April 22, 2015

What’s in the box this week?

Standard Shares include

  • Snow Peas – Edible-pod peas have fibers that go in only one direction, allowing them to be easily chewed!
  • Red Curly Kale – A descendant of wild cabbage, kale is believed to have been brought to Europe around 600 BC by Celtic wanderers.
  • Arugula – On its own or mixed in with other greens, arugula makes a great salad. It can stand up to a stronger vinaigrette but is often paired with a sweeter balsamic, which balances well with its peppery notes.
  • Kongo Kohlrabi – The star of this week’s recipe!
  • Rainbow Chard Enjoy some creamed chard! In a large pot, bring water to a boil over medium-high. Gradually add chard and cook until it is just wilted, 2 to 3 minutes. Transfer to a colander to drain, pressing out as much liquid as possible.  In a pot, melt ¼ of a stick of unsalted butter. Whisking constantly, add 1/8 cup all-purpose flour and cook 1 minute. Whisking constantly, slowly add ¾ cup of milk. Cook, whisking along bottom of pot, until mixture comes to a boil and thickens, 2 to 3 minutes. Add chard and stir until coated. Stir in 1/8 tsp ground nutmeg and season with salt and pepper. 


Egg Shares include eggs from our certified organic, pasture-raised, happy hens. 


Don’t forget – you can always add extra items to your order at our Online Market


Vegetable Forecast 

Peas, Cabbage, Kale, Lettuce, Chard



Field news.  Last week’s wind followed by the weekend’s heat made our fields explode.  We’re thankful for a return to normal spring weather with lows the upper 40’s and highs in the upper 70’s.  A hot spell during this time can cause some funny formations in the brassicas, like hollow stems and premature budding in broccoli.  We’ll cross our fingers and see.   During this time of year when it’s warming up but we’re still harvesting crops that require refrigerations, please be sure to pick up your box as early as you can and refrigerate as soon as possible.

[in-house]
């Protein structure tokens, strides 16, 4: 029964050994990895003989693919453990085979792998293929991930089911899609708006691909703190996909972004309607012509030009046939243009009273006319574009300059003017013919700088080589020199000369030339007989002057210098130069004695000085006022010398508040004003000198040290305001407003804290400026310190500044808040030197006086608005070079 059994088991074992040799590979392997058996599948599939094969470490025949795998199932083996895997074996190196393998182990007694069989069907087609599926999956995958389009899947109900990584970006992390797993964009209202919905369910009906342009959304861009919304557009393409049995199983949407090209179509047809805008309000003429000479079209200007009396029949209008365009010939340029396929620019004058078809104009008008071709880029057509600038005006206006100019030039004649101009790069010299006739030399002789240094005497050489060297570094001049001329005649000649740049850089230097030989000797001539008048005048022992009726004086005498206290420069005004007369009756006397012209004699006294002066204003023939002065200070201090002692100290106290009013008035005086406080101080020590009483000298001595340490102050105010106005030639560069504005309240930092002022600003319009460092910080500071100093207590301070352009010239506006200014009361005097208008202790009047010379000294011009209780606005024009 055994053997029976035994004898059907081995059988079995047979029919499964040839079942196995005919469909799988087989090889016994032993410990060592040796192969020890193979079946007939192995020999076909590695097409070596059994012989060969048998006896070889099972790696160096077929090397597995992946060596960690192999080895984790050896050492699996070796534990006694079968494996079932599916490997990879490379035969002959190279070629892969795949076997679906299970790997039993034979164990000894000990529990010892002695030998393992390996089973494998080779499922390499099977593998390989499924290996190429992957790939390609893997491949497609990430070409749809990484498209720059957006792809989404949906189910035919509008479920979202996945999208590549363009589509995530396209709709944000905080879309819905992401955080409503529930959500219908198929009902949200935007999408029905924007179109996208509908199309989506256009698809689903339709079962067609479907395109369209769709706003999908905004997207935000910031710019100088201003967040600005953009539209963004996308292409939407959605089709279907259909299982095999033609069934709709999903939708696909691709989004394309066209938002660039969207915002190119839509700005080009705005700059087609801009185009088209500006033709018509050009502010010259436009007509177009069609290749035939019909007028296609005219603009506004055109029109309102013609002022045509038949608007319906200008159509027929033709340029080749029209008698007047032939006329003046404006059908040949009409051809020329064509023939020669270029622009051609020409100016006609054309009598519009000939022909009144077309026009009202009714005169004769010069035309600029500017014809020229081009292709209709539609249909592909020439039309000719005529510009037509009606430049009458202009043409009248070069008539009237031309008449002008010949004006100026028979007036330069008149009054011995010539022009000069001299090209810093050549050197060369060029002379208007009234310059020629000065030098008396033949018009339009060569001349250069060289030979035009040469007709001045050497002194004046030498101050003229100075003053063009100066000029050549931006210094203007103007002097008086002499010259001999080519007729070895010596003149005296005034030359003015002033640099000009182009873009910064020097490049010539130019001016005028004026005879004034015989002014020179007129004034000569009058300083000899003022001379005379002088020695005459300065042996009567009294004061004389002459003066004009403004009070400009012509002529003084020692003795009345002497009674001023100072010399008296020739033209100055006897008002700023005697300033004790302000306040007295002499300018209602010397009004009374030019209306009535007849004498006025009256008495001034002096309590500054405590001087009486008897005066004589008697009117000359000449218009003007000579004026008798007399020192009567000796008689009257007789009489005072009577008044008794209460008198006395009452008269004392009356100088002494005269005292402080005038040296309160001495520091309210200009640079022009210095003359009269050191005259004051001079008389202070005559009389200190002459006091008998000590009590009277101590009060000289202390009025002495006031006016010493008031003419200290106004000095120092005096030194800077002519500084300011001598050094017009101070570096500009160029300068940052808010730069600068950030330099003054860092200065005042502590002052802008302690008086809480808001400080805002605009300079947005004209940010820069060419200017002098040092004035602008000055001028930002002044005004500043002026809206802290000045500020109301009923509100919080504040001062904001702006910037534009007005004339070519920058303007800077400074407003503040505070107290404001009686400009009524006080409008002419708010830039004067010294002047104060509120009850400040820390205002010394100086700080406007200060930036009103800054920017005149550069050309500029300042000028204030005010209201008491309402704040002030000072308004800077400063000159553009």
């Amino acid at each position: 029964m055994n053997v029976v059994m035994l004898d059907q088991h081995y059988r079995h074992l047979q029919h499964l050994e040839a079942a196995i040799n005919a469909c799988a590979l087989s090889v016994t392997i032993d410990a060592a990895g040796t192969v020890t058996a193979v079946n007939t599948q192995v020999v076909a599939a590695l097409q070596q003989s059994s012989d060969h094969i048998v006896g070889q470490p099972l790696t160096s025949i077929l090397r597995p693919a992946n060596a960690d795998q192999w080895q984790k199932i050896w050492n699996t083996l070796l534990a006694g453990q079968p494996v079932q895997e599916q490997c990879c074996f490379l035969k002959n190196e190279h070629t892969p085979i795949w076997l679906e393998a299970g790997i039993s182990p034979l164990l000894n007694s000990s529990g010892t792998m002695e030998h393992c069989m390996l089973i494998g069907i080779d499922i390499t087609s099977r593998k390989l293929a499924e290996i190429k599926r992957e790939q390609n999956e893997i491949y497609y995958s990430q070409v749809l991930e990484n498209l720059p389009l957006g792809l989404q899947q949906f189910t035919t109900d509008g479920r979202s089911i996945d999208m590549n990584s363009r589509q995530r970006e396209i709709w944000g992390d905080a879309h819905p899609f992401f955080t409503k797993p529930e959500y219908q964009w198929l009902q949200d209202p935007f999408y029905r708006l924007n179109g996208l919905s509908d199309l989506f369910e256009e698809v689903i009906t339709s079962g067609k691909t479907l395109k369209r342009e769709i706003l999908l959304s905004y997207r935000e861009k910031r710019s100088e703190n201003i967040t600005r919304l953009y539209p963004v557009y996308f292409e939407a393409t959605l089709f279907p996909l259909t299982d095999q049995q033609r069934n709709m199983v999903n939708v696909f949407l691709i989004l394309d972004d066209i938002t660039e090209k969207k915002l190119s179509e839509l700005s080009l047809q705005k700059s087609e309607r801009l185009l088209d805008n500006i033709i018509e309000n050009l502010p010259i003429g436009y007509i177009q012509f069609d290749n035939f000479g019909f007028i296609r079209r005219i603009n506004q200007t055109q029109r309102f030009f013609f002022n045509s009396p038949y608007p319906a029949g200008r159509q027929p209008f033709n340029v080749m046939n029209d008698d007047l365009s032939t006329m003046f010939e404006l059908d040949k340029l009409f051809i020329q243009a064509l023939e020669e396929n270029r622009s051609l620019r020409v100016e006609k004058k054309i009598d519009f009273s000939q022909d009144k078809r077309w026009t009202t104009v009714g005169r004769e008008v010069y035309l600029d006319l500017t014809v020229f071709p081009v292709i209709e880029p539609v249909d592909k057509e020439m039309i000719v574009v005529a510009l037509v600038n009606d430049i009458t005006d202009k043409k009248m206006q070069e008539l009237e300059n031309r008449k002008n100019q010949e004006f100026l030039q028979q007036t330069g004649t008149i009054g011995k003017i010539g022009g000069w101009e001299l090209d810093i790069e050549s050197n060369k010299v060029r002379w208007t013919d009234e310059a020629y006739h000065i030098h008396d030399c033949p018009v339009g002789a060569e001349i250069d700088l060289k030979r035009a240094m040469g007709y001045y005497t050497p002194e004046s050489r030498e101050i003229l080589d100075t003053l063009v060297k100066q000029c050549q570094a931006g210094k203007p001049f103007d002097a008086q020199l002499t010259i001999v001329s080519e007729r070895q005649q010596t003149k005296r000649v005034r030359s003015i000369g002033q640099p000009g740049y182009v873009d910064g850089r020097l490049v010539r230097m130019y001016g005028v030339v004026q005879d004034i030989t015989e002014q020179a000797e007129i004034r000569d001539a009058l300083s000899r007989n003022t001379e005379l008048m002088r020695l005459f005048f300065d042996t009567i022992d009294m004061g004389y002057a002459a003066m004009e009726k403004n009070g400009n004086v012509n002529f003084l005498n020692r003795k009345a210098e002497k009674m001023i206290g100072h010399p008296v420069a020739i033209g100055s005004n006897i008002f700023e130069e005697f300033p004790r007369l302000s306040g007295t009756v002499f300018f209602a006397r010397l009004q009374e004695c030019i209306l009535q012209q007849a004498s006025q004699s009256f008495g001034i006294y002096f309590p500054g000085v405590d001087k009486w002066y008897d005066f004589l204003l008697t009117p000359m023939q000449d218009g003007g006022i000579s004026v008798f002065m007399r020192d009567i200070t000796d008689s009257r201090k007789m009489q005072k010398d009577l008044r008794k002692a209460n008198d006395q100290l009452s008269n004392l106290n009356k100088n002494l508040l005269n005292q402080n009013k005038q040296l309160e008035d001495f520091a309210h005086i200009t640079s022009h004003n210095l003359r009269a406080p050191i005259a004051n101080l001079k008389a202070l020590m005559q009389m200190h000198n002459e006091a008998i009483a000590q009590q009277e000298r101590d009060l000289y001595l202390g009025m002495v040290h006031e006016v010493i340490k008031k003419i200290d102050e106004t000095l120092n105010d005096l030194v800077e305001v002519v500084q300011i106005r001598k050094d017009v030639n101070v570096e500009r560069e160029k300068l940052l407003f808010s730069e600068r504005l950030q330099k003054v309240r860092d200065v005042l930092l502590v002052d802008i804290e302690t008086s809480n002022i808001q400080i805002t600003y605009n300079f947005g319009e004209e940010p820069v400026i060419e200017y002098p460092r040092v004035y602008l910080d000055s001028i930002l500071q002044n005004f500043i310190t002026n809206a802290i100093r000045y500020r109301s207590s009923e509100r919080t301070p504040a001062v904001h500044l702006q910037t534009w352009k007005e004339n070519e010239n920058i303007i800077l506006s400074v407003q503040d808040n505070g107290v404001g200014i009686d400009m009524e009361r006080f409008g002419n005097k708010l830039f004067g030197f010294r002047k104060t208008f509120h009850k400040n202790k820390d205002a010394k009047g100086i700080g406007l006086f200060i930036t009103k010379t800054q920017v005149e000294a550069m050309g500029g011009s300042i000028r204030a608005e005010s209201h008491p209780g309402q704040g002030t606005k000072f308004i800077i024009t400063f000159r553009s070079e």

Chick news.  The little ones are eating fiendishly and putting on wing and tail feathers almost as we watch.  We have a phenomenally healthy batch this time - losing only 3 to congenital defects out of 850.  That’s a testament to good breeding and good management.  Watch out for this summer when these girls start laying eggs.  Come see them yourself at this year’s farm party - May 23rd. 

Construction update.  Great news is after a year of uncertainty and tough decisions, it appears we’ll get exactly what we were hoping for: 400 gpm from our ag well.  Phew!  Thanks to all the well wishing (pun intended) and support!  In the barn, concrete started pouring today and we’re so glad to have our contractor and his team on site - they’re artists, not to mention good folks all around.  The precision of their work will help us keep a clean packing area and ensure that your food is produced and packed as safely as possible.  



Kohlrabi Home Fries (Serves 4-6) 

Don’t let the kohlrabi intimidate you!  Although it literally looks like alien vegetation, it is easy to use and love.  When in doubt, fry it!! Though, it doesn’t have to be unhealthy, as this recipe shows.  Feel free to experiment with different combos of spice blends, too.  Thank you to The New York Times!

  • 1 ½ to 2 lbs kohlrabi 
  • 1 tbsp rice flour, chickpea flour or semolina (more as needed) 
  • Salt to taste 
  • 2 - 4 tbsp canola oil or grapeseed oil, as needed 
  • Chili powder, ground cumin, curry powder or paprika to taste 

Peel the kohlrabi and cut into thick sticks, about 1/3 to 1/2 inch wide and about 2 inches long.  Heat the oil over medium-high heat in a heavy skillet (cast iron is good). Meanwhile, place the flour in a large bowl, season with salt if desired and quickly toss the kohlrabi sticks in the flour so that they are lightly coated.

When the oil is rippling, carefully add the kohlrabi to the pan in batches so that the pan isn't crowded. Cook on one side until browned, about 2 to 3 minutes. Then, using tongs, turn the pieces over to brown on the other side for another 2 to 3 minutes. The procedure should take only about 5 minutes if there is enough oil in the pan. Drain on paper towels, then sprinkle right away with the seasoning of your choice. Serve hot.

Advance preparation: You can cut up the kohlrabi several hours before frying. Keep in the refrigerator.


Pics of the week

Surveying the bugs in the field with Rex Dufour of NCAT/ATTRA.

Visual evidence of the efficacy of our cover crop.  Building organic matter and activity in the topsoil.

The month of peas!

Concrete frenzy.